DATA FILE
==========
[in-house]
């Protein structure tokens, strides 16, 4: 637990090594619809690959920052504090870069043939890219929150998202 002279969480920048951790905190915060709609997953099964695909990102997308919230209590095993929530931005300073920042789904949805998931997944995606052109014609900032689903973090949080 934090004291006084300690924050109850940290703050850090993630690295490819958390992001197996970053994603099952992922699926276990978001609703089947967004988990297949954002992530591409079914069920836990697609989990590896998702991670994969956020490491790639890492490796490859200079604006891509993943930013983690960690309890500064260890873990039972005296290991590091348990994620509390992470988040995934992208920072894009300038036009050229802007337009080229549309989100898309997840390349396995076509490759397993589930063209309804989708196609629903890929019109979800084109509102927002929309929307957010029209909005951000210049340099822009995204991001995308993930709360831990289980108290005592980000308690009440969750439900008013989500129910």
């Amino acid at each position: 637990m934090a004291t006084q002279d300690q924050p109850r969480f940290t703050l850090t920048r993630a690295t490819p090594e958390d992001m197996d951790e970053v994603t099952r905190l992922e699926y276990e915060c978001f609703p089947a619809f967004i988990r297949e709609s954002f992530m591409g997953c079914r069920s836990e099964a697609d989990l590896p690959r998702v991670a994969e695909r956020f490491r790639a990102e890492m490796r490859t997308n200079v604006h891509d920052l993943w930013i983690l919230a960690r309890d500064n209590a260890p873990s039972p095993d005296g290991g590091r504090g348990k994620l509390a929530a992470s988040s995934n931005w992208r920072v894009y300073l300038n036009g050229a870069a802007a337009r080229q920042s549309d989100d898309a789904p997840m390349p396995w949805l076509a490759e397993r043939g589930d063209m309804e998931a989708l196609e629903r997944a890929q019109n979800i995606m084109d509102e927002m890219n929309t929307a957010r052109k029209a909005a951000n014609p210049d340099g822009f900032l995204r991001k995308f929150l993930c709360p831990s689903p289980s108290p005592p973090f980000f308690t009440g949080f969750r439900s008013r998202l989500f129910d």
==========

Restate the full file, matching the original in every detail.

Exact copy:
[in-house]
């Protein structure tokens, strides 16, 4: 637990090594619809690959920052504090870069043939890219929150998202 002279969480920048951790905190915060709609997953099964695909990102997308919230209590095993929530931005300073920042789904949805998931997944995606052109014609900032689903973090949080 934090004291006084300690924050109850940290703050850090993630690295490819958390992001197996970053994603099952992922699926276990978001609703089947967004988990297949954002992530591409079914069920836990697609989990590896998702991670994969956020490491790639890492490796490859200079604006891509993943930013983690960690309890500064260890873990039972005296290991590091348990994620509390992470988040995934992208920072894009300038036009050229802007337009080229549309989100898309997840390349396995076509490759397993589930063209309804989708196609629903890929019109979800084109509102927002929309929307957010029209909005951000210049340099822009995204991001995308993930709360831990289980108290005592980000308690009440969750439900008013989500129910």
């Amino acid at each position: 637990m934090a004291t006084q002279d300690q924050p109850r969480f940290t703050l850090t920048r993630a690295t490819p090594e958390d992001m197996d951790e970053v994603t099952r905190l992922e699926y276990e915060c978001f609703p089947a619809f967004i988990r297949e709609s954002f992530m591409g997953c079914r069920s836990e099964a697609d989990l590896p690959r998702v991670a994969e695909r956020f490491r790639a990102e890492m490796r490859t997308n200079v604006h891509d920052l993943w930013i983690l919230a960690r309890d500064n209590a260890p873990s039972p095993d005296g290991g590091r504090g348990k994620l509390a929530a992470s988040s995934n931005w992208r920072v894009y300073l300038n036009g050229a870069a802007a337009r080229q920042s549309d989100d898309a789904p997840m390349p396995w949805l076509a490759e397993r043939g589930d063209m309804e998931a989708l196609e629903r997944a890929q019109n979800i995606m084109d509102e927002m890219n929309t929307a957010r052109k029209a909005a951000n014609p210049d340099g822009f900032l995204r991001k995308f929150l993930c709360p831990s689903p289980s108290p005592p973090f980000f308690t009440g949080f969750r439900s008013r998202l989500f129910d």